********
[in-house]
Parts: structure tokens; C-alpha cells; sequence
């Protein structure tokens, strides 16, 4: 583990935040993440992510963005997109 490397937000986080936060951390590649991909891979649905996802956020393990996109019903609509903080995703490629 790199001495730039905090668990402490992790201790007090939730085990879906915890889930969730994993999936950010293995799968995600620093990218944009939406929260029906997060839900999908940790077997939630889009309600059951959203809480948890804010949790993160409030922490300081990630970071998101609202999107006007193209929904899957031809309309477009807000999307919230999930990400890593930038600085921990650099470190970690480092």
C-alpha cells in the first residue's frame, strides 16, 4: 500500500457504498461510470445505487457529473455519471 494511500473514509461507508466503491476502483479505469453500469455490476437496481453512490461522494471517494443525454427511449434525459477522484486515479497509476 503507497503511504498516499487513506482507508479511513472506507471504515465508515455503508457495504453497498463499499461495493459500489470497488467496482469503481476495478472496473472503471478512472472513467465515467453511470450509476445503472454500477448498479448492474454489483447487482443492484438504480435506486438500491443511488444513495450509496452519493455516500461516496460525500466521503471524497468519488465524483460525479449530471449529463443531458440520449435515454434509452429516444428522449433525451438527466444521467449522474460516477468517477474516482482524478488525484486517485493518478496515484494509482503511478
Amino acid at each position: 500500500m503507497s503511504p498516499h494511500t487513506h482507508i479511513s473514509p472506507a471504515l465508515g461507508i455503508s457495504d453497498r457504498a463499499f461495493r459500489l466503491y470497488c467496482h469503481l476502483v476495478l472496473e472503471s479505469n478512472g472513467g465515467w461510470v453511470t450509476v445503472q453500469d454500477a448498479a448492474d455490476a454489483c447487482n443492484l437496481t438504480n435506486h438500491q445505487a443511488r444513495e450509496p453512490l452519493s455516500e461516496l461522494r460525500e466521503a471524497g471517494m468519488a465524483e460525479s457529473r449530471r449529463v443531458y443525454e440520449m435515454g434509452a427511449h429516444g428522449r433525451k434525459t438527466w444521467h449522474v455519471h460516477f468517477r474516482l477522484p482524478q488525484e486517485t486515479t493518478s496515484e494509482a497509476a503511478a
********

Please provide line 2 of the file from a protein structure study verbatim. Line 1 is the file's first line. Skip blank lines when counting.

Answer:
Parts: structure tokens; C-alpha cells; sequence